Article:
Attorney Bryan Jackson in Cedar City is assisting Larsen’s Salt Lake attorney, Roger Hoole, with the lawsuit. He believes there have been deaths that have occurred because the county’s ambulance service was not in compliance, Jackson said. Problems have involved outdated medications, he said, and equipment problems such as failing to charge batteries on defibrillators and failing to calibrate defibrillators properly prior to responding to emergency medical calls.
When the Sheriff’s Office took over the ambulance service in the fall of 2012, Jackson said, it put Edwards – who has no emergency medical training – in charge.
Iron County is billing for paramedic response on calls when they shouldn’t be, Jackson said. “Several EMTs have been shaken down if they question anything,” Jackson said.
Iron County response
Iron County, Gower and Edwards filed their answer on Jan. 23 denying Larsen’s allegations and offering 51 defenses – defenses that both defend their actions and bring their own claims against Larsen that, if proven, could mitigate or remove liability even if Larsen’s claims are found to be true.
In addition to arguing that Larsen failed to pursue remedies within the system before filing her lawsuit, the Iron County Defendants raise various theories of governmental immunity and other legal defenses. They also claim that Larsen abandoned her employment and her termination was consistent with business necessity.
Sheriff Mark Gower declined to comment on the lawsuit, deferring to his attorney Kristin Vanorman with the Salt Lake City law firm of Strong and Hanni, which is representing him, Edwards and the county.
The lawsuit is in its very beginning stages, Vanorman said, “at this point in time, I feel very confident in the county’s position in the case and believe that the county will ultimately prevail in this matter.”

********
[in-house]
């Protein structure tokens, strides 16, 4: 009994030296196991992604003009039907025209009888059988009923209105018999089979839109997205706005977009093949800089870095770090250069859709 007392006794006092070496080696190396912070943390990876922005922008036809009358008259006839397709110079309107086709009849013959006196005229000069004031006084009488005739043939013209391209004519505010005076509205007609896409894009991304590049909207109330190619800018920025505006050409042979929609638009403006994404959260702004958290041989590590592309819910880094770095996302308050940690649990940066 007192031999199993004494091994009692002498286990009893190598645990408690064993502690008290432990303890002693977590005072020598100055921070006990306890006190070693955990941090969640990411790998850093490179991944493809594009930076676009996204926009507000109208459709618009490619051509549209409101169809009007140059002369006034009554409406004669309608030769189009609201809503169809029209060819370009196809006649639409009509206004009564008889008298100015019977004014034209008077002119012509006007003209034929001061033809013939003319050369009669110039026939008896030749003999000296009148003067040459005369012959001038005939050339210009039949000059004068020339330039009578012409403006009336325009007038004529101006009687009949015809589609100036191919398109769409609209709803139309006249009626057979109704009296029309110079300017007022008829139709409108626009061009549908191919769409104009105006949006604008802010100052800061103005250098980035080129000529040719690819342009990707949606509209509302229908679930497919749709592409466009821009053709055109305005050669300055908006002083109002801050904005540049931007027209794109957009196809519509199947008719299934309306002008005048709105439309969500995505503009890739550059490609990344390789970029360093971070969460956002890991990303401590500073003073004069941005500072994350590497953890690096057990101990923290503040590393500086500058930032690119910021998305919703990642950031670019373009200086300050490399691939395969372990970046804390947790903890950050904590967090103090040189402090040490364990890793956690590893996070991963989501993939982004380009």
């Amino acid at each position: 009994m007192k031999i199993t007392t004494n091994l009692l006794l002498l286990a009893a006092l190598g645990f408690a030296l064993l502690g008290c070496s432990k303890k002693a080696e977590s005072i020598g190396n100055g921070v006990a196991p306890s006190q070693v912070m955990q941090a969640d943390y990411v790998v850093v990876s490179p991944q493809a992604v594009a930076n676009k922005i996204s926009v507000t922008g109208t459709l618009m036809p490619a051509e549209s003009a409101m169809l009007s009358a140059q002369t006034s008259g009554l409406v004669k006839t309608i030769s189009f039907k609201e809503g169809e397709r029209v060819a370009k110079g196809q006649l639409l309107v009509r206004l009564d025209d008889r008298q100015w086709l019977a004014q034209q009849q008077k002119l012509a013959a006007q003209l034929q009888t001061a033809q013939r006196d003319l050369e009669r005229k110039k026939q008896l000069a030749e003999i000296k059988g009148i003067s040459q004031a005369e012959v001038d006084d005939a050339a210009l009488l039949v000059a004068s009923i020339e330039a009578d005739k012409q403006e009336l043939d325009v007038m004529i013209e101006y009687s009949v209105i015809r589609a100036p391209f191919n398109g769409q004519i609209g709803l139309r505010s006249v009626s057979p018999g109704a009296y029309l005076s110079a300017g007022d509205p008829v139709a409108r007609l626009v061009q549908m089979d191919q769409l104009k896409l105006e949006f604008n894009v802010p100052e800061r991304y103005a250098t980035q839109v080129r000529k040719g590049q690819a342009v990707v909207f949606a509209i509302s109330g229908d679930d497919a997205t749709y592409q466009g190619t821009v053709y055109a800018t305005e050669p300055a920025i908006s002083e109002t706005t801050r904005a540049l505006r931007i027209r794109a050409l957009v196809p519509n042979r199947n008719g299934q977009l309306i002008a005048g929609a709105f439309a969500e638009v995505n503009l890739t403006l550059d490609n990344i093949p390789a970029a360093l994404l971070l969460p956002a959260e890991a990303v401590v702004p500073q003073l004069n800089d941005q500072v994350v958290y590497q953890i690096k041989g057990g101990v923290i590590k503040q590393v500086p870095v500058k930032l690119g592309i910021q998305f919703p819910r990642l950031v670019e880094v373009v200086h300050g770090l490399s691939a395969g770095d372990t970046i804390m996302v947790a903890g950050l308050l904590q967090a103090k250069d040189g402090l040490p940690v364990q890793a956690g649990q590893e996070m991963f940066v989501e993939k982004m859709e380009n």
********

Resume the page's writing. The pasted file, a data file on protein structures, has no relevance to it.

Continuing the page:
Sen. Evan Vickers, who represents the Iron County region, said he did not have any cause for concern with the current emergency medical services in Iron County.
“I have quite a bit of confidence in the sheriff,” Vickers said, “and the emergency medical people.”
State regulatory agency response
Utah Bureau of Emergency Medical Services is the state agency that licenses and regulates emergency medical providers and services within the state. The agency is required to conduct annual inspections of all EMS providers in the state to ensure that they are in compliance with all regulations.
In reviewing the annual inspection reports since the time Iron County Sheriff’s Office took over emergency medical services, BEMS Program Manager Guy Dansie said he is unaware of any compliance issues.
Complaints regarding EMS providers may also be filed with the BEMS. There is no record of a complaint filed by Larsen with the state agency, and there is no open investigation involving Iron County by the bureau, Dansie said.
“I’m not saying they didn’t do anything improper,” Dansie said, “we just don’t have a record of anything.”
State law requires all those who provide emergency patient care be properly trained and licensed by the BEMS. However, Dansie said, the manager over emergency medical services is not required by state law or by rule to be certified as an EMT or have any particular training in emergency medical services.
In terms of billing, “they are only to bill for paramedic services if paramedics respond,” Dansie said. “Paramedics do not respond if local protocols determine that they are not required or needed.”
Because Iron county is licensed as a paramedic rescue agency, he said, they are required to send two paramedics and they would respond in rescue vehicles instead of riding on the ambulance to a scene.